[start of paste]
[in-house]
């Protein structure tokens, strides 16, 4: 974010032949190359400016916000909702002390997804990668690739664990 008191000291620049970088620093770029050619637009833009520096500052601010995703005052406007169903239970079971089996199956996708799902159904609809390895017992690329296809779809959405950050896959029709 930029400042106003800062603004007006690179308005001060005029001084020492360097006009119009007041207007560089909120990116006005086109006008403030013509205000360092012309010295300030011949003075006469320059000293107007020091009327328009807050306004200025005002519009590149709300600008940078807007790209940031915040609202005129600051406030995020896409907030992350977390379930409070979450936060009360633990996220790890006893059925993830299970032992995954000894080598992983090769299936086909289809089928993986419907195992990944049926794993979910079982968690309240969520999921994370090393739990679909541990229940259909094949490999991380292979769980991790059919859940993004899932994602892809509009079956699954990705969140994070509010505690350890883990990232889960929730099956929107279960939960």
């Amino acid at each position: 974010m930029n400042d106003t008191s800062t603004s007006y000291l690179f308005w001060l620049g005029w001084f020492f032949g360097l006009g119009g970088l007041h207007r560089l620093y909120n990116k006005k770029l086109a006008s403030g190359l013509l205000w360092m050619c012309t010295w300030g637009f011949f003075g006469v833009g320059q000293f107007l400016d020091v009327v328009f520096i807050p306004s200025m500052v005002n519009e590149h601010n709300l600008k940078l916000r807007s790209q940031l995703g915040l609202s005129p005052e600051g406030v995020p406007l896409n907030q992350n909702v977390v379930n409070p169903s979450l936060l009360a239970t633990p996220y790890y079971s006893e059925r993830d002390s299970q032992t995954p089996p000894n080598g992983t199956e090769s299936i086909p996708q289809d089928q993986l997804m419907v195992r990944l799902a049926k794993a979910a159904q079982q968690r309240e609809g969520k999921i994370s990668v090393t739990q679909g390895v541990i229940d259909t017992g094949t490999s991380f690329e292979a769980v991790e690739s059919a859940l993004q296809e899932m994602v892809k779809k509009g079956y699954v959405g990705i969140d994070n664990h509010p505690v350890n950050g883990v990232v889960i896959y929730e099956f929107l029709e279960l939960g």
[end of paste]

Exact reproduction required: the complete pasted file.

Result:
[in-house]
């Protein structure tokens, strides 16, 4: 974010032949190359400016916000909702002390997804990668690739664990 008191000291620049970088620093770029050619637009833009520096500052601010995703005052406007169903239970079971089996199956996708799902159904609809390895017992690329296809779809959405950050896959029709 930029400042106003800062603004007006690179308005001060005029001084020492360097006009119009007041207007560089909120990116006005086109006008403030013509205000360092012309010295300030011949003075006469320059000293107007020091009327328009807050306004200025005002519009590149709300600008940078807007790209940031915040609202005129600051406030995020896409907030992350977390379930409070979450936060009360633990996220790890006893059925993830299970032992995954000894080598992983090769299936086909289809089928993986419907195992990944049926794993979910079982968690309240969520999921994370090393739990679909541990229940259909094949490999991380292979769980991790059919859940993004899932994602892809509009079956699954990705969140994070509010505690350890883990990232889960929730099956929107279960939960």
């Amino acid at each position: 974010m930029n400042d106003t008191s800062t603004s007006y000291l690179f308005w001060l620049g005029w001084f020492f032949g360097l006009g119009g970088l007041h207007r560089l620093y909120n990116k006005k770029l086109a006008s403030g190359l013509l205000w360092m050619c012309t010295w300030g637009f011949f003075g006469v833009g320059q000293f107007l400016d020091v009327v328009f520096i807050p306004s200025m500052v005002n519009e590149h601010n709300l600008k940078l916000r807007s790209q940031l995703g915040l609202s005129p005052e600051g406030v995020p406007l896409n907030q992350n909702v977390v379930n409070p169903s979450l936060l009360a239970t633990p996220y790890y079971s006893e059925r993830d002390s299970q032992t995954p089996p000894n080598g992983t199956e090769s299936i086909p996708q289809d089928q993986l997804m419907v195992r990944l799902a049926k794993a979910a159904q079982q968690r309240e609809g969520k999921i994370s990668v090393t739990q679909g390895v541990i229940d259909t017992g094949t490999s991380f690329e292979a769980v991790e690739s059919a859940l993004q296809e899932m994602v892809k779809k509009g079956y699954v959405g990705i969140d994070n664990h509010p505690v350890n950050g883990v990232v889960i896959y929730e099956f929107l029709e279960l939960g």